That won't entirely go away, but it will lessen.

Again, thanks for the comment. Much food for thought of a Sunday morning.

Jared Hester

You're totally correct about the Adobe and Autodesk software. The "necessity" of storing and backing up files locally had me imagining a monstrous hybrid of local storage and cloud computing and rendering which doesn’t make sense at all. If all they’re streaming is the changes in the images it’s completely feasible that they could do it in a few years.

The main reason artists haven’t stopped using Wacom tablets and haven’t switched to screens they can draw on is price. The Cintiq is that screen you can draw on, it just costs $2000 putting it well out of most artist’s price range. The other advantages the tablets have over the Cintiq is they can work with large monitors (Apple 30” cinema display */drool*) , and the pads covering their active drawing areas can be switched to provide different textures while drawing. As an artist the Asus EP121 is a hypnogogic prelude to my technological wet dream, a true digital sketchbook. It has a Wacom digitizer inside, but the pressure sensitivity, screen size, raw power, and battery life don’t quite cut it yet.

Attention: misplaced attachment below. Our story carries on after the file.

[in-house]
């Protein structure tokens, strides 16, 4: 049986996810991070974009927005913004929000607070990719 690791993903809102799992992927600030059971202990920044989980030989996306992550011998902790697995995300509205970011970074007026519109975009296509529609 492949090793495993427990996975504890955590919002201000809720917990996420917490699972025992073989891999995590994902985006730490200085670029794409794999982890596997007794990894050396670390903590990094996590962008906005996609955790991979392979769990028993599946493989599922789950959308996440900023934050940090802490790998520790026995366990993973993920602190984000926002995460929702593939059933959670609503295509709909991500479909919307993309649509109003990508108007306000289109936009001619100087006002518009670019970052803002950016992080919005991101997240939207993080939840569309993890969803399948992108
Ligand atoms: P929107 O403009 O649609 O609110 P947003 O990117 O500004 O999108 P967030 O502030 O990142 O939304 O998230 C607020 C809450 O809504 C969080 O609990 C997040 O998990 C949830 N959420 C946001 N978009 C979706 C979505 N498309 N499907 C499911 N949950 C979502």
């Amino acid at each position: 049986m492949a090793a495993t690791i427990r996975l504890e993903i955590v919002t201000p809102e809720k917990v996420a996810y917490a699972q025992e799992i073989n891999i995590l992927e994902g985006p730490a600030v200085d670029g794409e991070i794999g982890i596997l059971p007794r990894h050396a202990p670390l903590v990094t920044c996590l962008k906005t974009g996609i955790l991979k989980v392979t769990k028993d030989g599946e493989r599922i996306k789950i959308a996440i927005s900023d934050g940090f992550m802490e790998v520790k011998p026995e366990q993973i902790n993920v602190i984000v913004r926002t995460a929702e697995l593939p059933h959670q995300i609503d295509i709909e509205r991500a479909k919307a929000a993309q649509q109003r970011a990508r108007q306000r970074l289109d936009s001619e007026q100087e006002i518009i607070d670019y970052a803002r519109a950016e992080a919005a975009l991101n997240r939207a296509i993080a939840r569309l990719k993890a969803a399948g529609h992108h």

A touch interface and a capacitive screen are hardly enough to simulate natural media and give a high level of control, so until they start making digitizing screens as large as a drafting table, combinations like an Ergotron arm and a Cintiq will have to suffice http://youtu.be/WJZlLF3chxo . When they can take a screen like this one http://bit.ly/qtIKKt build in a digitizer and also hook it up to a haptic pen http://bit.ly/mXZiv9 so that you can feel different levels of pressure as you sculpt in 3D with no glasses I’ll probably have a joygasm induced aneurism before I have a chance to try it.

I’ve been lurking for a few months and should have mention before that I think you’ve been doing excellent work with this blog. As someone who regularly plumbs the depths of game design theory and critique blogs it’s hard to find material that isn’t a rehash of articles/posts I’ve read several times already, but I regularly find your points and topics take a refreshing perspective or cover new material. Keep up the good work.

You may find this video about computer HCI interesting http://vimeo.com/7408389